# Power series

In analysis, a power series is an infinite series of the form ${\ displaystyle P (x)}$

${\ displaystyle P (x) = \ sum _ {n = 0} ^ {\ infty} a_ {n} (x-x_ {0}) ^ {n}}$

With

• any sequence of real or complex numbers${\ displaystyle (a_ {n}) _ {n \ in \ mathbb {N} _ {0}}}$
• the development point of the power series.${\ displaystyle x_ {0}}$

Power series play an important role in function theory and often allow a meaningful continuation of real functions in the complex number plane. In particular, the question arises for which real or complex numbers a power series converges. This question leads to the concept of the radius of convergence .

As the radius of convergence of a power series about the point of development the largest number is defined for which the power series for all to converge . The open sphere with a radius um is called the convergence circle. The radius of convergence is the radius of the circle of convergence. If the series converges for all , the radius of convergence is said to be infinite. If it only converges for , then the radius of convergence is 0, and the series is then sometimes not called convergent anywhere . ${\ displaystyle x_ {0}}$${\ displaystyle r}$${\ displaystyle x}$${\ displaystyle | x-x_ {0} | ${\ displaystyle U_ {r} (x_ {0})}$${\ displaystyle r}$${\ displaystyle x_ {0}}$${\ displaystyle x}$${\ displaystyle x_ {0}}$

When power series is the radius of convergence can with the formula of Cauchy-Hadamard calculated. The following applies: ${\ displaystyle r}$

${\ displaystyle r = {\ frac {1} {\ limsup \ limits _ {n \ rightarrow \ infty} \ {\ sqrt [{n}] {| a_ {n} |}}}}}$

In this context one defines and${\ displaystyle {\ tfrac {1} {0}}: = + \ infty}$${\ displaystyle {\ tfrac {1} {\ infty}}: = 0}$

In many cases the radius of convergence can also be calculated more easily for power series with non-vanishing coefficients. It is true

${\ displaystyle r = \ lim _ {n \ to \ infty} \ left | {\ frac {a_ {n}} {a_ {n + 1}}} \ right |,}$

if this limit value exists.

## Examples

Every polynomial function can be understood as a power series in which almost all coefficients are equal to 0. Other important examples are the Taylor series and Maclaurin series . Functions that can be represented by a power series are also called analytic functions . Here is an example of the power series representation of some known functions: ${\ displaystyle a_ {n}}$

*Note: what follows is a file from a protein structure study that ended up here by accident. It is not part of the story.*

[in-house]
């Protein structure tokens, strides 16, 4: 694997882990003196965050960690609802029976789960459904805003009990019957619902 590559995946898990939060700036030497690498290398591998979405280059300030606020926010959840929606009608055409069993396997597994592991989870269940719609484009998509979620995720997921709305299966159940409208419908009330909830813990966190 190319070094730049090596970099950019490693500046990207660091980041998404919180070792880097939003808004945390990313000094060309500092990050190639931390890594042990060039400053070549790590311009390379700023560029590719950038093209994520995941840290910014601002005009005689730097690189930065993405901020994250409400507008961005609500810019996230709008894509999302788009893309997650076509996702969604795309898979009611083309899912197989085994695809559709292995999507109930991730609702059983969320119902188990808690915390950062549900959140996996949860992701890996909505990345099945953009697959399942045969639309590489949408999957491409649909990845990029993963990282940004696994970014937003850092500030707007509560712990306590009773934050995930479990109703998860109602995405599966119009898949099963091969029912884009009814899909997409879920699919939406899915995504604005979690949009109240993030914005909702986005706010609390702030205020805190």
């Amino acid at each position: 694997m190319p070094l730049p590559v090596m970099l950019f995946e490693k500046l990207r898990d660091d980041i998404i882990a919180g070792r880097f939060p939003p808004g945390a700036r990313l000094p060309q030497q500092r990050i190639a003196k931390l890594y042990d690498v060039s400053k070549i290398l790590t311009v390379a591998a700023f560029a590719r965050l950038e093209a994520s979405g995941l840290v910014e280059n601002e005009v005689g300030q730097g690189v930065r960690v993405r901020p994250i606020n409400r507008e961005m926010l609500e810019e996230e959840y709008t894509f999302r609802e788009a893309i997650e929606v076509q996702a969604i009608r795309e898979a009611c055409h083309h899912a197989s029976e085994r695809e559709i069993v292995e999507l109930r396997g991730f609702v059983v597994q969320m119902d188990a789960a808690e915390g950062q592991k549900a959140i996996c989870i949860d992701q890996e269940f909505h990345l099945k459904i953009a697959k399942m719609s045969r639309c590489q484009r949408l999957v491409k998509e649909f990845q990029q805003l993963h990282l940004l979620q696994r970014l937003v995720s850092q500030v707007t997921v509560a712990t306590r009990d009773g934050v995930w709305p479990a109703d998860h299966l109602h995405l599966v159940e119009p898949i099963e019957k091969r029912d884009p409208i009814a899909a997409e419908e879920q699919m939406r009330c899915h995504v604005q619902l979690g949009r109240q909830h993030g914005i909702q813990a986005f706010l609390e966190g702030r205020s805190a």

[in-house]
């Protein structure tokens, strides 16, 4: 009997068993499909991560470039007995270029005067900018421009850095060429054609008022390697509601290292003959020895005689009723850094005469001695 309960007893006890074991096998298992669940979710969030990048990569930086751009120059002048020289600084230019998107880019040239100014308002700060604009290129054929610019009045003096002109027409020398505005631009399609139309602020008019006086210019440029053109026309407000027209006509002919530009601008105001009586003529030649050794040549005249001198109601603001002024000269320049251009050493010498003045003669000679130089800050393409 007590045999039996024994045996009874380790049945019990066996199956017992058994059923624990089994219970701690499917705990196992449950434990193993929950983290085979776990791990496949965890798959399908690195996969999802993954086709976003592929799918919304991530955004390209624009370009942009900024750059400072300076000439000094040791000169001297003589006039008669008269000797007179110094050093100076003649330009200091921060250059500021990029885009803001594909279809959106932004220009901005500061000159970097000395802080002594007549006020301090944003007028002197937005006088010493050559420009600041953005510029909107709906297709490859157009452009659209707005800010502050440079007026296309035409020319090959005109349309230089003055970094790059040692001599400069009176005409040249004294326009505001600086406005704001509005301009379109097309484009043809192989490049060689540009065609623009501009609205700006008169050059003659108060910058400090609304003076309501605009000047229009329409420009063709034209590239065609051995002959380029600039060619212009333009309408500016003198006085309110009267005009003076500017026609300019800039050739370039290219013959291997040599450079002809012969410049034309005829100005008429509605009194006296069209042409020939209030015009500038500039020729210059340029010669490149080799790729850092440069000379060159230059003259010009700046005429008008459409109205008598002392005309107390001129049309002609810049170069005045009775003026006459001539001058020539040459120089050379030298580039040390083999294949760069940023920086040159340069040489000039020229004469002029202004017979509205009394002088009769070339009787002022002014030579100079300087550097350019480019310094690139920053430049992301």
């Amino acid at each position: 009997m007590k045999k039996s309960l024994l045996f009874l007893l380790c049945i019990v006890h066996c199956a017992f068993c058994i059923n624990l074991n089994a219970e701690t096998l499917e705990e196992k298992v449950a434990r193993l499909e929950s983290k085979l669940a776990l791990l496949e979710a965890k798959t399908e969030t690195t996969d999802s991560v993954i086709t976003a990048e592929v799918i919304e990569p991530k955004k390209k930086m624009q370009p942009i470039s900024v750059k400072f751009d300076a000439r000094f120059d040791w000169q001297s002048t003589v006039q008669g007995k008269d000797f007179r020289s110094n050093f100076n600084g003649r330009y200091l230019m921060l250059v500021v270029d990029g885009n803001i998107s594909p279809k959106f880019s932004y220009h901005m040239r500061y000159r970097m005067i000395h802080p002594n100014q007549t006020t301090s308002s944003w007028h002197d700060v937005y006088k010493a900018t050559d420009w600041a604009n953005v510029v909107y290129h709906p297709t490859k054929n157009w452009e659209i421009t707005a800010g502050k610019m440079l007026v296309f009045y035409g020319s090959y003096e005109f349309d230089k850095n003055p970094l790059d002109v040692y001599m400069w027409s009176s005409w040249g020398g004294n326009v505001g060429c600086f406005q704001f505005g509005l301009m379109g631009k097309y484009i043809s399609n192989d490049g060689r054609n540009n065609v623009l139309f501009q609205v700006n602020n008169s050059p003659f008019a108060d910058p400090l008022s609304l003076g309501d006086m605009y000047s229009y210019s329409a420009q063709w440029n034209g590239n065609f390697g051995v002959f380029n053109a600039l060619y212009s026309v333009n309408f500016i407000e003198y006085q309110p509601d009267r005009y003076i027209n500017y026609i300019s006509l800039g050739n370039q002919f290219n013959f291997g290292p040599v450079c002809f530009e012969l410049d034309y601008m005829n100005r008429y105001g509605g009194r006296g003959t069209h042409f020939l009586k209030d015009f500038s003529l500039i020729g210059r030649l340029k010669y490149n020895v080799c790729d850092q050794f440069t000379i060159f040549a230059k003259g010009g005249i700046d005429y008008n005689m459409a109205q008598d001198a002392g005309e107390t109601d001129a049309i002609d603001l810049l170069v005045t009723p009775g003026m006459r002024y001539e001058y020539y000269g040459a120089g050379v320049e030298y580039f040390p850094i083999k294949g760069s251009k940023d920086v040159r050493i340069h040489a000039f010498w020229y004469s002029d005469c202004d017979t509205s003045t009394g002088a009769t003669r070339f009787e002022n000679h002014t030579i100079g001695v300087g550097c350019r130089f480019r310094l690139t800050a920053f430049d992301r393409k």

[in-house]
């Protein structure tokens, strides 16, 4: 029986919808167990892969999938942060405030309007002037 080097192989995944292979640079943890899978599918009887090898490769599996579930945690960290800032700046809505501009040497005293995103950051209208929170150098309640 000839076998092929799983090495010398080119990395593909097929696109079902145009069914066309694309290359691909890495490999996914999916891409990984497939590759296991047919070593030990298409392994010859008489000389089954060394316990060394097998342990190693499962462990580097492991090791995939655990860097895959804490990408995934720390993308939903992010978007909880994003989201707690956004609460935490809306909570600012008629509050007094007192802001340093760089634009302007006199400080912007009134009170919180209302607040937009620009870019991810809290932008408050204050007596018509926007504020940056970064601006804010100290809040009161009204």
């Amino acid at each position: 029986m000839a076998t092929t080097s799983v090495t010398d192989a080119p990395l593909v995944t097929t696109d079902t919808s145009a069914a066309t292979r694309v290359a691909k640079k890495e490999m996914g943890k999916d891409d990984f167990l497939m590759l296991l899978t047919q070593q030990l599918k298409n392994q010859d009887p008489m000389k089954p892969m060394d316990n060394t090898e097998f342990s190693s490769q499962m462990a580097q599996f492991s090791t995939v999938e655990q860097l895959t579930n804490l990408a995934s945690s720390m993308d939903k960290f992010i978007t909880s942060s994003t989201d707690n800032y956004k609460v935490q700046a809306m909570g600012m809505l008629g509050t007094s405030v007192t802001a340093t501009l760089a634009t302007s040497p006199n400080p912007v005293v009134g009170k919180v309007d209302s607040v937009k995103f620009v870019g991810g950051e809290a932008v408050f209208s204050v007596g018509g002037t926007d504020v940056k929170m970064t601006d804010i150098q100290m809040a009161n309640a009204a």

• Exponential function : for all , i.e. i.e., the radius of convergence is infinite.${\ displaystyle e ^ {x} = \ exp (x) = \ sum _ {n = 0} ^ {\ infty} {\ frac {x ^ {n}} {n!}} = {\ frac {x ^ {0}} {0!}} + {\ Frac {x ^ {1}} {1!}} + {\ Frac {x ^ {2}} {2!}} + {\ Frac {x ^ {3 }} {3!}} + \ Dotsb}$${\ displaystyle x \ in \ mathbb {R}}$
• Sine :${\ displaystyle \ sin (x) = \ sum _ {n = 0} ^ {\ infty} (- 1) ^ {n} {\ frac {x ^ {2n + 1}} {(2n + 1)!} } = {\ frac {x} {1!}} - {\ frac {x ^ {3}} {3!}} + {\ frac {x ^ {5}} {5!}} \ mp \ dotsb}$
• Cosine :${\ displaystyle \ cos (x) = \ sum _ {n = 0} ^ {\ infty} (- 1) ^ {n} {\ frac {x ^ {2n}} {(2n)!}} = {\ frac {x ^ {0}} {0!}} - {\ frac {x ^ {2}} {2!}} + {\ frac {x ^ {4}} {4!}} \ mp \ dotsb}$
The radius of convergence is infinite for both the sine and the cosine. The power series representation results directly from the exponential function using Euler's formula .
• Logarithm function :${\ displaystyle \ ln (1 + x) = \ sum _ {k = 1} ^ {\ infty} (- 1) ^ {k + 1} {\ frac {x ^ {k}} {k}} = x - {\ frac {x ^ {2}} {2}} + {\ frac {x ^ {3}} {3}} - {\ frac {x ^ {4}} {4}} + \ dotsb}$
for , d. h .: The radius of convergence is 1, for is the series convergent, for divergent.${\ displaystyle -1 ${\ displaystyle x = 1}$${\ displaystyle x = -1}$
• Root function : for , d. that is, the radius of convergence is 1 and the series converges both for and for .${\ displaystyle {\ sqrt {1 + x}} = 1 + {\ frac {1} {2}} x - {\ frac {1} {2 \ cdot 4}} x ^ {2} + {\ frac { 1 \ cdot 3} {2 \ cdot 4 \ cdot 6}} x ^ {3} \ mp \ dotsb}$${\ displaystyle -1 \ leq x \ leq 1}$${\ displaystyle x = 1}$${\ displaystyle x = -1}$

## properties

Power series are normally convergent within their convergence circle . From this it follows directly that every function defined by a power series is continuous. It also follows that there is uniform convergence on compact subsets of the convergence circle. This justifies the differentiation and integration of a power series in terms of terms and shows that power series are infinitely differentiable.

There is absolute convergence within the convergence circle . No general statement can be made about the behavior of a power series on the edge of the convergence circle, but in some cases the Abelian limit theorem allows a statement to be made.

The power series representation of a function around a development point is clearly determined ( identity theorem for power series ). In particular, the Taylor expansion is the only possible power series expansion for a given expansion point.

## Operations with power series

Are and by two power series ${\ displaystyle f}$${\ displaystyle g}$

${\ displaystyle f (x) = \ sum _ {n = 0} ^ {\ infty} a_ {n} (x-x_ {0}) ^ {n}}$
${\ displaystyle g (x) = \ sum _ {n = 0} ^ {\ infty} b_ {n} (x-x_ {0}) ^ {n}}$

represented with the radius of convergence and is a fixed complex number, then and are at least expandable in power series with radius of convergence and the following applies: ${\ displaystyle r}$${\ displaystyle c}$${\ displaystyle f + g}$${\ displaystyle cf}$${\ displaystyle r}$